ISLAMABAD: Fast-changing fashion trends have left women in a fix to adjust themselves according to latest fashion; however, the issue is becoming more of an economic liability than giving them a sense of being trendy.
For women, fashion does not necessarily mean glamour, or the urge to follow the current trends, it is more a way of life, a reflection of inner beauty, where the intellect shines through, complete with comfort quotient. Fashion not only highlights the social history and the needs of women, but also the overall cultural aesthetic of the various periods. The evolution of fashion dates back to several hundred years and as our attitude and culture change, fashion comes along with it.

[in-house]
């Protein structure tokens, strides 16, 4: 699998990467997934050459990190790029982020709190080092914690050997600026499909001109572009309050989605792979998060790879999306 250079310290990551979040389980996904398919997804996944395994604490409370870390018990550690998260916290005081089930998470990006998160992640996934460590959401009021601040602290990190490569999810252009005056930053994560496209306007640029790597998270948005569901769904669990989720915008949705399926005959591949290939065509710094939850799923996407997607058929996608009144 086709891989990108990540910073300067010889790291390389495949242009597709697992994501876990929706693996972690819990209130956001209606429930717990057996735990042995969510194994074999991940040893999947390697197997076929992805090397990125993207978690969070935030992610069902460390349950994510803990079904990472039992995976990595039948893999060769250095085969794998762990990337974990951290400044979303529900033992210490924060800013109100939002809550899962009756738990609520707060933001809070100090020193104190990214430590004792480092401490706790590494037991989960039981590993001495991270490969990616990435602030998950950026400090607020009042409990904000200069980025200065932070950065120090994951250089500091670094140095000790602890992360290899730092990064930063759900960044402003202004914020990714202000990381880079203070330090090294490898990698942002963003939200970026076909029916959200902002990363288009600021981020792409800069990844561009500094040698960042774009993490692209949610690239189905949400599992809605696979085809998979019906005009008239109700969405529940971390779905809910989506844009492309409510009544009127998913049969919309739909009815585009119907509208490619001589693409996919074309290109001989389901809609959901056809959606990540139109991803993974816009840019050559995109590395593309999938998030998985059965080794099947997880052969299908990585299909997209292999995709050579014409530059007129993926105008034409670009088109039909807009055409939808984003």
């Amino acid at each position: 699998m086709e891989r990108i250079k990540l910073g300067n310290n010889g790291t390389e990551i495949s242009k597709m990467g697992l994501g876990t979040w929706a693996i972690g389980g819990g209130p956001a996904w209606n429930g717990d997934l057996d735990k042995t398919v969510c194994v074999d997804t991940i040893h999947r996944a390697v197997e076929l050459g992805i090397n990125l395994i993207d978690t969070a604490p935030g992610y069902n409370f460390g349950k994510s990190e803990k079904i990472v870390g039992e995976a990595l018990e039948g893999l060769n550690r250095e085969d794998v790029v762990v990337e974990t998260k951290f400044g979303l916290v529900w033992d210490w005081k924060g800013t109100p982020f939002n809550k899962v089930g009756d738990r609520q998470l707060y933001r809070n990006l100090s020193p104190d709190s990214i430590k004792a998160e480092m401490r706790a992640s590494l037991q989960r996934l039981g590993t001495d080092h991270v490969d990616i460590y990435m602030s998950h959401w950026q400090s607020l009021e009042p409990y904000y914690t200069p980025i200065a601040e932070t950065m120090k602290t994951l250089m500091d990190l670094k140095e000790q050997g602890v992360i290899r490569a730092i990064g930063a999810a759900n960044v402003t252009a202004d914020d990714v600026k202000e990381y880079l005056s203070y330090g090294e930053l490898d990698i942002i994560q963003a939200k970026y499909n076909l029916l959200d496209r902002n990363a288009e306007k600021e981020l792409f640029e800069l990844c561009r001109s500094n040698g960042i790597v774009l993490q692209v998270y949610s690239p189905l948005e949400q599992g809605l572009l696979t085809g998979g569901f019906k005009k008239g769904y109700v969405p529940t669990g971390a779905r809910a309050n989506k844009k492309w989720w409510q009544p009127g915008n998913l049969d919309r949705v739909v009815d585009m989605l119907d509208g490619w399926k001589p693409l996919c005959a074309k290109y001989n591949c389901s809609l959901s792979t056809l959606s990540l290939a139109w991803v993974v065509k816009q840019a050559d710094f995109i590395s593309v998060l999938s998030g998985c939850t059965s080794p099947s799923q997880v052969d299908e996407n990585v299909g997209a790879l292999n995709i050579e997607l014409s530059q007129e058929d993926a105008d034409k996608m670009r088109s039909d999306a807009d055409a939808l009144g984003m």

But a major problem that women today are experiencing is that fashion changes so rapidly they do not know what to do with their ‘short shirts’ when long shorts are in fashion or what to do with their long shirts when short shirts are in fashion. Talking to APP, Fatima, a student, said rates of tailors are increasing day by day and they charge Rs 350 for an ordinary suit. One can imagine the price paid to a tailor in case of a suit, which depicts latest fashion trends, she added.
The fashion business is one of the most imaginative and busiest activities in Pakistan. Salons, beauty parlours and clothing outlets are found in every street and corner. When it comes to textile and embroidery, it is one of the industries in which Pakistan excels.
Shamsa, who runs a fashion house in Chaklala, said the seasonal cloth comes out in a variety of patterns and designs, usually worn mix and match, and for those who like to be different solid colours are adorned with block prints, screen-printing or are hand painted to add exclusivity.